Title: A Simple Tune
Summary: A short story in which Sam, with the help of Legolas, learns the words to a simple elvish tune.
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Time: During Fellowship of the Ring, after Rivendell
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Samwise Gamgee never knew that a hobbit could ever have cause to walk so much. He never knew that anyone could walk so much. Sam had never figured that there was much need to walk past Frodo's garden or his Gaffer's house, let alone to walk out of the Shire. He had never even imagined that he would ever travel so far as he had lately.
But, oh, the sites he had seen on the journey! Thinking of Tom Bombadil and the lovely Goldberry brought a smile to his face. The entertaining folk at the Prancing Pony in Bree made him laugh as he marched along. Ah, if only old Master Bilbo could have seen Frodo's song and dance. Jumping cows indeed! He glanced ahead at Frodo and smiled. Frodo's hand was fingering Sting in its sheath, and Sam shuddered. He did not care to remember the horrible Barrow-wights that they had encountered, or even worse, the dark Ringwraiths that were constantly pursuing them. His curly-topped head glanced around to find something to remove his mind from such unpleasant thoughts.
Sam's gaze finally came to rest on the figure who was walking lightly in front of him. The hobbit smiled at the swaying green-gray cloak and the quiver of arrows; Legolas, prince of the Mirkwood elves. Elves. Meeting elves had made this whole journey worthwhile for him. Sam began humming a tune that he had heard while in Rivendell. The sharp ears in front of him perked up, and the blond head turned back.
"A good tune, that is, Sam," Legolas said with a smile.
"Oh, I like it very much," the hobbit eagerly agreed. "I heard it sung while we were staying in Rivendell." A slight frown creased the hobbit's forehead. "I can't remember the words though, only the melody of it."
"It's a song about a maid who lived among the trees of the great wood," the elf said with a smile. "I can sing the words for you if you'd like."
"I'd enjoy that very much!" the hobbit exclaimed eagerly.
A grumble came from behind Sam.
"Not another ballad of the blasted trees," a stout dwarf muttered.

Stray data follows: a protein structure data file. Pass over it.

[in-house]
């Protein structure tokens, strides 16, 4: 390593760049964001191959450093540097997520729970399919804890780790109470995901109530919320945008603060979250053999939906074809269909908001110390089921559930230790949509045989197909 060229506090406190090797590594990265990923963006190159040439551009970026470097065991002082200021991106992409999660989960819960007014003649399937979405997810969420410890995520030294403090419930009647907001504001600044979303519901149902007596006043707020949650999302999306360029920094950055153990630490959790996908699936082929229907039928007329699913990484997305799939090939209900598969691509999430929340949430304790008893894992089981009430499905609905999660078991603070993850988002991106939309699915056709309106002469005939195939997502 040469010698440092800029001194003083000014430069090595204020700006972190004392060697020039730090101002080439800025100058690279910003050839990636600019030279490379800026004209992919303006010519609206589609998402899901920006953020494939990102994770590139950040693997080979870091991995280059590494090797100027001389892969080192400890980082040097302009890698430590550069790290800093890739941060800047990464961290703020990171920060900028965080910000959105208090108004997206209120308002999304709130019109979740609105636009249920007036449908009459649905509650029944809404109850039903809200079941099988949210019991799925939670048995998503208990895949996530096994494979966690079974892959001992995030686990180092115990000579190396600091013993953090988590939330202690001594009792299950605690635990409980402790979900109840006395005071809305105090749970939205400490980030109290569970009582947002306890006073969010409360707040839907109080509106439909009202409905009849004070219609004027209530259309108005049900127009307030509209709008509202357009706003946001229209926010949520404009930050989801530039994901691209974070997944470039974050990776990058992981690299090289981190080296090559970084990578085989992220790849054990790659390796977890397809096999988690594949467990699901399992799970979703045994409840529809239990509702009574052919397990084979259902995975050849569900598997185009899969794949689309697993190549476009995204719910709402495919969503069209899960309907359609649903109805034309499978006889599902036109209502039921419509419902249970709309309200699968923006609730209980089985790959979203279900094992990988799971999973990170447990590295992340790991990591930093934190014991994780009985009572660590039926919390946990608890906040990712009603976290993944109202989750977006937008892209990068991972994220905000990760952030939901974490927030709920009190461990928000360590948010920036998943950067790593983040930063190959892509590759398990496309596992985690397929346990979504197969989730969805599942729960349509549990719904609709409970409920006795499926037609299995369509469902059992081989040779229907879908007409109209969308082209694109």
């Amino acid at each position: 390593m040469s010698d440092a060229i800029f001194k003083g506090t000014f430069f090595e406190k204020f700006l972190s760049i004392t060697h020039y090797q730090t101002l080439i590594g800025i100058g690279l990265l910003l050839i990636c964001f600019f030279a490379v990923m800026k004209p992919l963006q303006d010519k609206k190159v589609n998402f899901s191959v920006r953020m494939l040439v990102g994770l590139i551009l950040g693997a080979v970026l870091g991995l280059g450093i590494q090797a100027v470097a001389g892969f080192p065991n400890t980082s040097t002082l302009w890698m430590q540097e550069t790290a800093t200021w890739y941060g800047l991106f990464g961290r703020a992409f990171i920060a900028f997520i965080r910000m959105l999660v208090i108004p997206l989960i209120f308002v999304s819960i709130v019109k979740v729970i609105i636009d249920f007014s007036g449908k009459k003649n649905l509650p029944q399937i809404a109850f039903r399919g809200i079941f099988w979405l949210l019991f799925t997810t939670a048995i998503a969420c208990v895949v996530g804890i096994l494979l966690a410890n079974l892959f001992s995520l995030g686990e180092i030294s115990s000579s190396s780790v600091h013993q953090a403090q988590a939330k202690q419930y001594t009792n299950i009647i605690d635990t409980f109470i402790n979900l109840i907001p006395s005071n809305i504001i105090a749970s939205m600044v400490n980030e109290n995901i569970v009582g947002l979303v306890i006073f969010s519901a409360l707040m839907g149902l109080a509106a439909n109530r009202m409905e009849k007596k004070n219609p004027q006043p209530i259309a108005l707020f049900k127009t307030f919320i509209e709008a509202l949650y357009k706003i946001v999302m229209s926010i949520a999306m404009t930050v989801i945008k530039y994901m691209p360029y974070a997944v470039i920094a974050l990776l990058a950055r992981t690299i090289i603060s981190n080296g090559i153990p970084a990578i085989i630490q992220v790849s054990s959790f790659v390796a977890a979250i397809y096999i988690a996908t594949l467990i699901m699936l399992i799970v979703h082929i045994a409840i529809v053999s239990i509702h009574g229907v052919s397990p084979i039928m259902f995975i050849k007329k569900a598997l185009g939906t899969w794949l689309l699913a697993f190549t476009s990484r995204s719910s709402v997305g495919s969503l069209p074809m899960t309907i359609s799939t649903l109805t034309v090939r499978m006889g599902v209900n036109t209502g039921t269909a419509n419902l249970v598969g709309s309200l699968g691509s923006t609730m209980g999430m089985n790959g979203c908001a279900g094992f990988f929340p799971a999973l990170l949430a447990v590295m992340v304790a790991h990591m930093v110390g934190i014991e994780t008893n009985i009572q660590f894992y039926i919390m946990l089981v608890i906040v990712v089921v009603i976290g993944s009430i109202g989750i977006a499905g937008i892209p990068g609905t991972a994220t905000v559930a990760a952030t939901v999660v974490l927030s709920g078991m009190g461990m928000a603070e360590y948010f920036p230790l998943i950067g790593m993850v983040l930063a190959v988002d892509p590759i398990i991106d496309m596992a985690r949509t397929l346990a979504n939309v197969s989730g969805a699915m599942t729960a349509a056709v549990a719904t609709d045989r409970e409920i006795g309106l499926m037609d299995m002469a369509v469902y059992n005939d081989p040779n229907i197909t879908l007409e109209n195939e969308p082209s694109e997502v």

Legolas turned around. "If you don't want to hear it Gimli, then move further on up ahead. Sam here would like to know this tune, though, and I am happy to oblige him."
Gimli grumbled some more to himself, but he did not change his place in the fellowship's small parade as the elf began to sing.
Legolas had a good voice for singing, a clear voice that could reach a variety of notes without quavering. Sam listened happily as he moved up to walk next to the elf.
There once was a maid of the wood I did know
As fair as the leaves and strong as the boughs
She danced among the streams so clear
And ever did she call me near
The springtime wood carried light in the air
And my lady wove colors in her hair
The leaves they flew around with bliss
As I gave my lady our first kiss
The springtime beauty paled in compare
To the joyous face of my lady fair
No golden leaf nor the elegant tree
Could steal her heart away from me
Beneath the eaves we made our home
And even when should far I roam
I may always to that wood return
For my lady fair my heart does yearn
Legolas paused at the end and turned to look down at the beaming hobbit.
"Splendid!" Sam enthusiastically cried.
"It's not one of the more elegant songs of my kind," Legolas said. "But it is one that is always popular at large gatherings. It's a simple tune, but when enough people join in, it's quite fun to dance to."
"It's all a bit of nonsense if you ask me," Gimli added from behind. "Living in trees and all."
Legolas's brow furrowed. He was tiring of the incessant bickering that occurred between himself and the dwarf.
"Well, nonsense or not, I enjoyed the song," Sam quickly added, not wanting to see the elf in a bad mood. "Thank you very much, Legolas. Could you perhaps sing it again when we camp tonight? I would like to have another go at the words."
Legolas smiled. He was happy to entertain the hobbit.
Sam thanked the elf prince again and found his place back in line. The walking continued, but it did not seem quite so tiring to the hobbit now that he had the elvish tune running through his head. He began humming it to himself again, but soon had to struggle to hide his laughter when he heard the gruff voice behind him quietly singing along.